Happy Equal Pay Day Ladies! Today marks how long into this year women must work in order to make how much men made last year when you adjust for how much money we lose because of the 23% gender wage gap. Feels good, right?
Equal Pay Day was started by the National Committee on Pay Equity in 1996 as a way to spotlight the fact that men still earn more than we do, and is based on Census statistics from the previous year. Today represents the median gap for all women, but if we observed one just for women of color it would be even later in the year: Hispanic women would have to wait until mid-July.
The American Association of University Women recently put out a fantastic report on the wage gap with all the statistics you will ever need to prove that this is real, this is happening and it totally sucks. They acknowledge the fact that some of the gap is due to personal choices women make and look at how these personal choices, and by choices we are really talking about motherhood, affect women.
Still though, even when we account for all that leaning out, the wage gap persists. Take for example the study that accounted for college major, occupation, economic sector, hours worked, months unemployed since graduation, GPA, type of undergraduate institution, institution selectivity, age, geographical region, and marital status, and they still found that there is a 7% difference in the earnings of the male and female college graduates one year after graduation. Ten years later, controlling for all the same things, there is a 12% wage gap.
And a few thoughts on that whole “personal choice” thing. A woman’s decision to take off work or dial back is often not so much a choice, but a compromise or a best option all things considered type of decision. And by “all things considered” I am talking about the ever-lengthening work week, lack of affordable childcare options, and little to non-existent paid maternity leave and even rarer paid paternity leave. Oh, speaking of dads. What about their choice to go back to work full-time and leave all things domestic to the kids? Surely this is one of the “choices” that factor into the wage gap, and yet we never discuss it. Anyway, they really are the ones who should be staying home considering that studies show that employers are less likely to make job offers to mothers, and when they do they get less money, while fathers, on the other hand, are subject to no such treatment.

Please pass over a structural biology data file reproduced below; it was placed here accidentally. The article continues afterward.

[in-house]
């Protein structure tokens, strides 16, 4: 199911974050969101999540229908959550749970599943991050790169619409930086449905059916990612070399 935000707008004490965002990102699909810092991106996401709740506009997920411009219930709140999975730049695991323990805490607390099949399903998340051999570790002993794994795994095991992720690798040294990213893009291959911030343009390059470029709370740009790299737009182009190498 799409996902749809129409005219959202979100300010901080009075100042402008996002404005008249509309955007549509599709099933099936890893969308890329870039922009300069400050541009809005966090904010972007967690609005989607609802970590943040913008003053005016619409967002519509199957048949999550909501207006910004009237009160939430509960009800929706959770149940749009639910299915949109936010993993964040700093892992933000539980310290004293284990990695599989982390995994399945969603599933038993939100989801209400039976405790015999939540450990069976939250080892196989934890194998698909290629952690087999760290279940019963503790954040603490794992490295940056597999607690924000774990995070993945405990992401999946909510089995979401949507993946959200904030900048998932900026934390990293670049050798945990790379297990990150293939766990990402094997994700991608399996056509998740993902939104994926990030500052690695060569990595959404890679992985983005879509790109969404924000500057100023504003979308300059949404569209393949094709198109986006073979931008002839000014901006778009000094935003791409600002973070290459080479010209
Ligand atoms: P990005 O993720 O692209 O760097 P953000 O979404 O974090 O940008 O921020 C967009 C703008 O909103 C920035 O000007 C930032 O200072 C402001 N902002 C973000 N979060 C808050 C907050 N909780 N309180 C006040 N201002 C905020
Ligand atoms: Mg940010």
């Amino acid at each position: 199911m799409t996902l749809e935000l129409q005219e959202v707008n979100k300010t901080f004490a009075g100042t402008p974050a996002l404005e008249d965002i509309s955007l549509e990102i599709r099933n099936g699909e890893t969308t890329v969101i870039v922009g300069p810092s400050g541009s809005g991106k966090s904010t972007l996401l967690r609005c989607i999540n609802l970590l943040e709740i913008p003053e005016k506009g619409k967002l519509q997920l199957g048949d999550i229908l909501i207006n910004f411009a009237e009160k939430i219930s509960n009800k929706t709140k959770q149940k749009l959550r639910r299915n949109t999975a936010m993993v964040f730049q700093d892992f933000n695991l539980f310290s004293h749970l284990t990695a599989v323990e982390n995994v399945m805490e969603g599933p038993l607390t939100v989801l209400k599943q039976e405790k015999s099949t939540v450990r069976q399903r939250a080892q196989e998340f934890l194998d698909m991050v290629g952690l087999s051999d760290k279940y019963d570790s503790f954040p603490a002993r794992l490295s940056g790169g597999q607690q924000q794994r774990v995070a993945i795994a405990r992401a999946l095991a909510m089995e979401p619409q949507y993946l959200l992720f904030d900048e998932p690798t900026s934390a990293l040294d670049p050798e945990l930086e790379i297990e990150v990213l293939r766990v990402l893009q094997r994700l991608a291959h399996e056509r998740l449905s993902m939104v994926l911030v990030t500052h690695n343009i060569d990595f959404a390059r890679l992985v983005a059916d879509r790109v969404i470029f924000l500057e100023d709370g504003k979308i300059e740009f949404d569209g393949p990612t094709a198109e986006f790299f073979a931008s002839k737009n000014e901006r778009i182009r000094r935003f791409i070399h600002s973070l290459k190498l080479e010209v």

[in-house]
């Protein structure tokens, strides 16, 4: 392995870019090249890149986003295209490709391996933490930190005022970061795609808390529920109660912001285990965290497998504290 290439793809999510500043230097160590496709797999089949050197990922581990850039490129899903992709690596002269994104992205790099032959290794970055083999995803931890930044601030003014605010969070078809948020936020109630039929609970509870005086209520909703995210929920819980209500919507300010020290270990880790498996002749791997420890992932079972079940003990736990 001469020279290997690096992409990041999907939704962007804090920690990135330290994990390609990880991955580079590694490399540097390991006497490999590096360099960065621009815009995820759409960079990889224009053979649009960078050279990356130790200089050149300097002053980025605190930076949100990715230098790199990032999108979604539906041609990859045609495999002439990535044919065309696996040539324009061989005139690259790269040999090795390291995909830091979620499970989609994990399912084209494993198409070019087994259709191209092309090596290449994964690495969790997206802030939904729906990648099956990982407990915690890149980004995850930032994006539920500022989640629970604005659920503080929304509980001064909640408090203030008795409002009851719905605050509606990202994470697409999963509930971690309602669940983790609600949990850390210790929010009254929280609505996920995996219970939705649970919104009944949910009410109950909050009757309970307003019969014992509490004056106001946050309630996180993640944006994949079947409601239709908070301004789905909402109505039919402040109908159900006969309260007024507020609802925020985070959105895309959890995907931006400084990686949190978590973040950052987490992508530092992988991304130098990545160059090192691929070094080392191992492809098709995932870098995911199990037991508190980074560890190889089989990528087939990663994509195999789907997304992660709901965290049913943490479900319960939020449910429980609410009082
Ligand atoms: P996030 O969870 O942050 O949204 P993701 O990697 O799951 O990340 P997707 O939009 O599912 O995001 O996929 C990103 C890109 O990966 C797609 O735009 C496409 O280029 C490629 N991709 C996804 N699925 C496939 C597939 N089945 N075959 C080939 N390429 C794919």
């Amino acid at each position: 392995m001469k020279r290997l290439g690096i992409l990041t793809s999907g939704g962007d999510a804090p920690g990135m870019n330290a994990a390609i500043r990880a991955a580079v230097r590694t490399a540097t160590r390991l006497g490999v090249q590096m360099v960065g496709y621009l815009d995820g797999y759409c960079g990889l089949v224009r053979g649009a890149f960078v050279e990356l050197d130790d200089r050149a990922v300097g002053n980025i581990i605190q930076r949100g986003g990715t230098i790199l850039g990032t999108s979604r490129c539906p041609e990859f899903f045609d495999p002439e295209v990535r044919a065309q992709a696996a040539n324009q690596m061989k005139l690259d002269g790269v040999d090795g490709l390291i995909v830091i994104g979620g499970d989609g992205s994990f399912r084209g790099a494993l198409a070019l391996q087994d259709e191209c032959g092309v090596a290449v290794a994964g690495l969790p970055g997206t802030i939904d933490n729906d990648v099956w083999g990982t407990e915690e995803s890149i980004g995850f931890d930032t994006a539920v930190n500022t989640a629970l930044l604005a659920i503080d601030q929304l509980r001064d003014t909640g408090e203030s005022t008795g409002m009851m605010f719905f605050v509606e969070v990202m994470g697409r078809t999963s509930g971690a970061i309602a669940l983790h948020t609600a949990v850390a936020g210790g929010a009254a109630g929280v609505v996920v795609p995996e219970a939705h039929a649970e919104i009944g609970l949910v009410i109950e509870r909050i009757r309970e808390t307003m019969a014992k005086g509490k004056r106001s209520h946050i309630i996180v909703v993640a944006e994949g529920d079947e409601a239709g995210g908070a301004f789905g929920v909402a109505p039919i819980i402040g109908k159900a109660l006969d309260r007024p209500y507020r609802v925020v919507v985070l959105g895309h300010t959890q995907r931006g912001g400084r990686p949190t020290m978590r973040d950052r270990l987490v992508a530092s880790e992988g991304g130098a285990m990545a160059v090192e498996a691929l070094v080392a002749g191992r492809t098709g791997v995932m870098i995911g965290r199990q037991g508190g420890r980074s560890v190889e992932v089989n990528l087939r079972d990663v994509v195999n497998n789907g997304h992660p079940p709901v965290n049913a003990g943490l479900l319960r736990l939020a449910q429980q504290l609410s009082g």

Okay, let’s end with a little good news, because there is some. Today, President Obama is signing an executive order to ensure that federal contractors are abiding by equal pay laws. There is a provision that bars these folks from retaliation against employees who share how much they make with other employees, and another one that requires them to report salary data to the government. But this is only a small step forward in the giant leap we need to make in order to actually get rid of the thing. The Institute for Women’s Policy Research found that at the rate we are going now, the gap won’t close until 2058.
Elissa Strauss has written for the Forward over a number of years. She is a regular contributor to CNN, whose work has been published in a number of publications including The New York Times, Glamour, ELLE, and Longreads.
Happy Equal Pay Day!